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Ab initio calculation of H interactions with defects in fcc metals : crack tip dislocations and vacancies

Wang, Yu. Ab initio calculation of H interactions with defects in fcc metals : crack tip dislocations and vacancies. PhD, Science et Génie des Matériaux, Institut National Polytechnique de Toulouse, 2014

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Official URL: http://ethesis.inp-toulouse.fr/archive/00002911/

Abstract

In many technological applications of structured metallic alloys, hydrogen embrittlement (HE) is a major concern as it can penetrate in most metals, degrade their properties and lead to premature failures. Despite numerous efforts in the past decades during which many microscopic mechanisms were proposed, a clear understanding of H embrittlement mechanisms has not been achieved yet. Since HE processes occur on an atomic-scale, the exact mechanisms leading to HE are not easily identified experimentally. One possible improvement would be to use atomic-scale simulations to try to capture details of deformation and fracture processes at the atomic level, enabling the investigation of relevant microscopic mechanism. In such context, the goal of this PhD work is to understand and quantify H interactions with defects like vacancies, dislocations and cracks in fcc metals through multi-scale modeling. The study is organized in four main parts. In the first part, we employed first principle calculations (based on density functional theory) to describe H interaction with a vacancy in Nickel. More specifically, the segregation energies of multiple H atoms in a single and di-vacancies were computed. Two characteristic energies were found which clarify the experimental peaks observed in Thermal Desorption Spectra in the literature. The equilibrium concentrations of H-vacancy clusters was then evaluated, under conditions relevant to HE and stress corrosion cracking (SCC) of Ni based alloys (nuclear industry),by Monte Carlo simulations and a thermodynamic model developed from our DFT data. In the second part, we quantified the trapping effect of vacancies on H diffusion in Nickel. With DFT computed jump barriers, related to H trapping and detrapping in vacancies, we employed accelerated Kinetic Monte Carlo (KMC) simulations to evaluate the H diffusion coefficient as a function of vacancy concentration and temperature. In the third part, we studied the diffusion of H-vacancy clusters in Ni, based on the combination of DFT and a statistical method. DFT calculations of vacancy jump barriers were performed for clusters containing from one to six H inside the vacancy. With these computed barriers and previous calculated concentrations of H-vacancy clusters, a simple stochastic model similar to the KMC procedure was developed to estimate the diffusion coefficient of H-vacancy clusters as a function of H concentration and temperature. In the last part, we studied the interaction of hydrogen with a blunted crack tip in Aluminum by combined EAM (semi-empirical interatomic potential) and DFT calculations. Embedded atom method (EAM) potential simulations were performed to evaluate the H effect on dislocation emission from a blunted crack tip under mixed mode loading. This phenomenon can be understood by the H induced change of the unstable stacking fault energy (γus ) in Rice’s model. Therefore, DFT and EAM calculations of γus were performed including the effects of H and of the mixed mode loads. It is shown that the effect of the load perpendicular to the glide plane is very strong, contrary to the effect of sub-surface H, which is negligible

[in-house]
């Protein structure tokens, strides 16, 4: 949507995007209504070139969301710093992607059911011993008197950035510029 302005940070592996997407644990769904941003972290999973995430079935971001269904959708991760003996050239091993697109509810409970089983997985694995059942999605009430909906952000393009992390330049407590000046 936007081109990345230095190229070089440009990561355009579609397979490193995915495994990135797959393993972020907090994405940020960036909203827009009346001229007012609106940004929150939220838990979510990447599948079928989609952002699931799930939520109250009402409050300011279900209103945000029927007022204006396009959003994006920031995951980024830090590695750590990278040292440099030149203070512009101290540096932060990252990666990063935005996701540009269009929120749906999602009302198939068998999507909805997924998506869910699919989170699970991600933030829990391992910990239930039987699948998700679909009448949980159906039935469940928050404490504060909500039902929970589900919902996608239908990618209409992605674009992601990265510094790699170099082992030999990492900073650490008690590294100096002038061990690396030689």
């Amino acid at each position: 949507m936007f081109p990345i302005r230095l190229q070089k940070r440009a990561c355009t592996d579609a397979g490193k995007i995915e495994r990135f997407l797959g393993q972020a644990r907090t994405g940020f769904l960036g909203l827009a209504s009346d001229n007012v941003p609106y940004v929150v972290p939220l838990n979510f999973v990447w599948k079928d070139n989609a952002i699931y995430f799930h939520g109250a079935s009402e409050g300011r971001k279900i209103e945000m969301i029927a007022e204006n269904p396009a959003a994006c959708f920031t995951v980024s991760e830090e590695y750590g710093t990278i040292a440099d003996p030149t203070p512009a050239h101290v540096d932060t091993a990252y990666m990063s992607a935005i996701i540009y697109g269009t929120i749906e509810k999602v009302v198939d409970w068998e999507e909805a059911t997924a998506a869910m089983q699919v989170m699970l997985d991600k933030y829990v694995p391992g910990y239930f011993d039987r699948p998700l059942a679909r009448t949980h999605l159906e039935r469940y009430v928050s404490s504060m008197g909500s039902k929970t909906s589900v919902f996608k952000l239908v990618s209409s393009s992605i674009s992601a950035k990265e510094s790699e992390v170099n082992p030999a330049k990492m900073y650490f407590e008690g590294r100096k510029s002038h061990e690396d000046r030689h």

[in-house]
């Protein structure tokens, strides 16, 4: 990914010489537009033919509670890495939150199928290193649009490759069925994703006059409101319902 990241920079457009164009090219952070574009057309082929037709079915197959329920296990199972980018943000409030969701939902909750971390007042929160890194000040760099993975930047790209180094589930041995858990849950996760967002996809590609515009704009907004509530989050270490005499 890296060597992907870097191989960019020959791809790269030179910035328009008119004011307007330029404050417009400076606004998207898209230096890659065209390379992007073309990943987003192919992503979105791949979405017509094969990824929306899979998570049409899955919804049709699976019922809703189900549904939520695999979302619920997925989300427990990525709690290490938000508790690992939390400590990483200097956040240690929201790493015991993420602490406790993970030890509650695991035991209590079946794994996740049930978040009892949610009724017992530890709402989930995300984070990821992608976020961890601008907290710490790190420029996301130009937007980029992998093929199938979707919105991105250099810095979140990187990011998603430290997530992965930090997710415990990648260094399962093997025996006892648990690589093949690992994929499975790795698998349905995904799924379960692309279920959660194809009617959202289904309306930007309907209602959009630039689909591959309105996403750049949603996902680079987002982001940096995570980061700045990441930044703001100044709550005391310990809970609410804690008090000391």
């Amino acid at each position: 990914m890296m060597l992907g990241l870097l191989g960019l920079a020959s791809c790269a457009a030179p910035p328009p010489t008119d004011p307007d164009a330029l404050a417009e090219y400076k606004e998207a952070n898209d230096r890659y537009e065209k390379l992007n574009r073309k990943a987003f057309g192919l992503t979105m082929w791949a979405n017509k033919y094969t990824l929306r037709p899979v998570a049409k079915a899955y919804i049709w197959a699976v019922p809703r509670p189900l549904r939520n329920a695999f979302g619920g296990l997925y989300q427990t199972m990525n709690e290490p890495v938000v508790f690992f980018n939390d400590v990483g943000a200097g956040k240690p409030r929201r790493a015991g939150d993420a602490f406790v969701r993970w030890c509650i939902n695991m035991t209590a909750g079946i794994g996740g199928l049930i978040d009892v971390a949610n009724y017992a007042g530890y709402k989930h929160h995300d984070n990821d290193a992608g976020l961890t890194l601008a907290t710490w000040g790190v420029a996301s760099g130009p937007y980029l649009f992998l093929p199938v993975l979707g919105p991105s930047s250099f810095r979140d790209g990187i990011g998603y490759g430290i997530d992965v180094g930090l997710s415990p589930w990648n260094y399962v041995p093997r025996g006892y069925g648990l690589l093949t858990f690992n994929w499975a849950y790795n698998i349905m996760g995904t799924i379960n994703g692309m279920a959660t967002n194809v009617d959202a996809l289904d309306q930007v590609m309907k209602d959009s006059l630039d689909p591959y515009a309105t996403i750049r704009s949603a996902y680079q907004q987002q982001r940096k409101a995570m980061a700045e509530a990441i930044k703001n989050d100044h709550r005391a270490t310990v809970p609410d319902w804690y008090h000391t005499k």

Item Type:PhD Thesis
Uncontrolled Keywords:
Institution:Université de Toulouse > Institut National Polytechnique de Toulouse - INPT (FRANCE)
Laboratory name:
Research Director:
Andrieu, Eric and Tanguy, Dôme
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Deposited By: Thèse INPT
Deposited On:07 Dec 2015 12:00

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